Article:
Dalrymple discusses Autism’s False Prophets: Bad Science, Risky Medicine, and the Search for a Cure, by Paul A. Offit (Columbia University Press, 328 pp., $24.95).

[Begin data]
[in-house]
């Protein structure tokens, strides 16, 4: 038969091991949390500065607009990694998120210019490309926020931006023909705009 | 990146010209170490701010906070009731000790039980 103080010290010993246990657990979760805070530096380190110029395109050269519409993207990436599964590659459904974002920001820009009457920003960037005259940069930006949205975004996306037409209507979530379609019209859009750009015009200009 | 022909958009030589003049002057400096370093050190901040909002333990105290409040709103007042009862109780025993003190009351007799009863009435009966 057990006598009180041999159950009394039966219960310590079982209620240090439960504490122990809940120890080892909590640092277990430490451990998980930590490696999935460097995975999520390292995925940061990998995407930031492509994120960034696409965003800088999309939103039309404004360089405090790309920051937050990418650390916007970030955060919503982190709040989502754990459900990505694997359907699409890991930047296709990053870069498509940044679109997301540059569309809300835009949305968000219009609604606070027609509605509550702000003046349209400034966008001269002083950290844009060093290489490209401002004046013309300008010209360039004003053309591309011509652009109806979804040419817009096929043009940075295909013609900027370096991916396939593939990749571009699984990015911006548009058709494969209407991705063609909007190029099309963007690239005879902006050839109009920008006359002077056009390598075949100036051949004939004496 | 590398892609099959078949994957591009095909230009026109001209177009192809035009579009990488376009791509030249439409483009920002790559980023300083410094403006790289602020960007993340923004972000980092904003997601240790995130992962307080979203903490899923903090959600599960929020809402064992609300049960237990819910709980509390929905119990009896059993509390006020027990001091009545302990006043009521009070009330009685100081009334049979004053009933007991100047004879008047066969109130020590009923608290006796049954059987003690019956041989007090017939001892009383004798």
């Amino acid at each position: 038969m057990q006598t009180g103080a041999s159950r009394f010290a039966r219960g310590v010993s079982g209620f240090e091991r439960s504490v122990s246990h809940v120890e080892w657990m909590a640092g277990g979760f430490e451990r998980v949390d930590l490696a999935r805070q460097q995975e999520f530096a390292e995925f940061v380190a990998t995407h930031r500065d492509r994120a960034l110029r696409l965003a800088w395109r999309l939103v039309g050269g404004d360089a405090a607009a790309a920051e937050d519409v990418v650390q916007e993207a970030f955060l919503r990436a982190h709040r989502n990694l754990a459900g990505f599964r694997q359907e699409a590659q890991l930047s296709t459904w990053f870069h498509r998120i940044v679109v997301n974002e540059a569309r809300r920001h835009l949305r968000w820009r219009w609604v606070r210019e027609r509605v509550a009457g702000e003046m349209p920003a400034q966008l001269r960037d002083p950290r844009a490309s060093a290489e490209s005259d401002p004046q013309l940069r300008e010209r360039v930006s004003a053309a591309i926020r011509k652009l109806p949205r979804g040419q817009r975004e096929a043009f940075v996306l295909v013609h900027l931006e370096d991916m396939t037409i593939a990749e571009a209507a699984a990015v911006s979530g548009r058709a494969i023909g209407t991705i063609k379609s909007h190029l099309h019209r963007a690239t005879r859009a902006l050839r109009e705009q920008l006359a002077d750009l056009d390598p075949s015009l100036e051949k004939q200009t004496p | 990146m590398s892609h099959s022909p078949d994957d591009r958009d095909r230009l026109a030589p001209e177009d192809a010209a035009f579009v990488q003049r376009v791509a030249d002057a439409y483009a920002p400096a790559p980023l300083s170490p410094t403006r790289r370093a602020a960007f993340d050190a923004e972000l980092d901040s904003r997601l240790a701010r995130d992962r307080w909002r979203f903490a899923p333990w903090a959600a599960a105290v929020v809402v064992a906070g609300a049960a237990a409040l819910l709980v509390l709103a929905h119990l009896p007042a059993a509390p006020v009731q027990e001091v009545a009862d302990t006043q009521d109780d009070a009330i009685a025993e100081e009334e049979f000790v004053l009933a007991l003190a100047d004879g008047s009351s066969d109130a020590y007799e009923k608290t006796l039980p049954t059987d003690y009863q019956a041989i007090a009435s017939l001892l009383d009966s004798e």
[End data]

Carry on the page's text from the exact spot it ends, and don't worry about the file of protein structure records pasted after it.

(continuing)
For some reason, the immunization of children has always aroused opposition of almost religious fervor. For example, a mass movement led resistance to smallpox vaccination in Britain for 70 years and was supported by intellectuals of the stature of George Bernard Shaw, who never believed in the germ theory of disease and thought that Pasteur and Lister were charlatans. Politicians have won or lost elections on their attitude to vaccination. And the extensive literature produced by the antivaccination movement attributed virtually every human ill, from general failure to thrive to the recrudescence of leprosy, to the practice. The movement also imputed the worst possible motives to vaccinators, including Edward Jenner himself, the developer of the smallpox vaccine.